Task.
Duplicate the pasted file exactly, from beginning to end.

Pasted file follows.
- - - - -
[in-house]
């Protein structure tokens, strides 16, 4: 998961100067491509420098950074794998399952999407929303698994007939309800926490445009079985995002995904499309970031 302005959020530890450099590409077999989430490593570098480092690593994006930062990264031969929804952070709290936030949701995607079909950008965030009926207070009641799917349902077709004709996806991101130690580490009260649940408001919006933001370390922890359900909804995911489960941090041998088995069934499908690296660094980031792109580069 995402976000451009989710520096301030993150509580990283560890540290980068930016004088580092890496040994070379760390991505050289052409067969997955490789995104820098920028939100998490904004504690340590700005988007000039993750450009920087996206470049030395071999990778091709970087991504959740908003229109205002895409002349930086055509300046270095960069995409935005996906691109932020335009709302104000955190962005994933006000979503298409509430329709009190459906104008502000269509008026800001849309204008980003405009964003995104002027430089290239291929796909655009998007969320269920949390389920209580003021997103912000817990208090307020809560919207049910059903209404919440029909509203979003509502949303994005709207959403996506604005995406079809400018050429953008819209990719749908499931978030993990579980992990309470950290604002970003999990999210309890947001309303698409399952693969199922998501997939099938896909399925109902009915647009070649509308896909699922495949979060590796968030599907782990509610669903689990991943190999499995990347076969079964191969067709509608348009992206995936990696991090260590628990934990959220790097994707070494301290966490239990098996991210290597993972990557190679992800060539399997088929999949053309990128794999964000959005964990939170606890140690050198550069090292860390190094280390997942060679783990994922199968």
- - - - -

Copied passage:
[in-house]
């Protein structure tokens, strides 16, 4: 998961100067491509420098950074794998399952999407929303698994007939309800926490445009079985995002995904499309970031 302005959020530890450099590409077999989430490593570098480092690593994006930062990264031969929804952070709290936030949701995607079909950008965030009926207070009641799917349902077709004709996806991101130690580490009260649940408001919006933001370390922890359900909804995911489960941090041998088995069934499908690296660094980031792109580069 995402976000451009989710520096301030993150509580990283560890540290980068930016004088580092890496040994070379760390991505050289052409067969997955490789995104820098920028939100998490904004504690340590700005988007000039993750450009920087996206470049030395071999990778091709970087991504959740908003229109205002895409002349930086055509300046270095960069995409935005996906691109932020335009709302104000955190962005994933006000979503298409509430329709009190459906104008502000269509008026800001849309204008980003405009964003995104002027430089290239291929796909655009998007969320269920949390389920209580003021997103912000817990208090307020809560919207049910059903209404919440029909509203979003509502949303994005709207959403996506604005995406079809400018050429953008819209990719749908499931978030993990579980992990309470950290604002970003999990999210309890947001309303698409399952693969199922998501997939099938896909399925109902009915647009070649509308896909699922495949979060590796968030599907782990509610669903689990991943190999499995990347076969079964191969067709509608348009992206995936990696991090260590628990934990959220790097994707070494301290966490239990098996991210290597993972990557190679992800060539399997088929999949053309990128794999964000959005964990939170606890140690050198550069090292860390190094280390997942060679783990994922199968």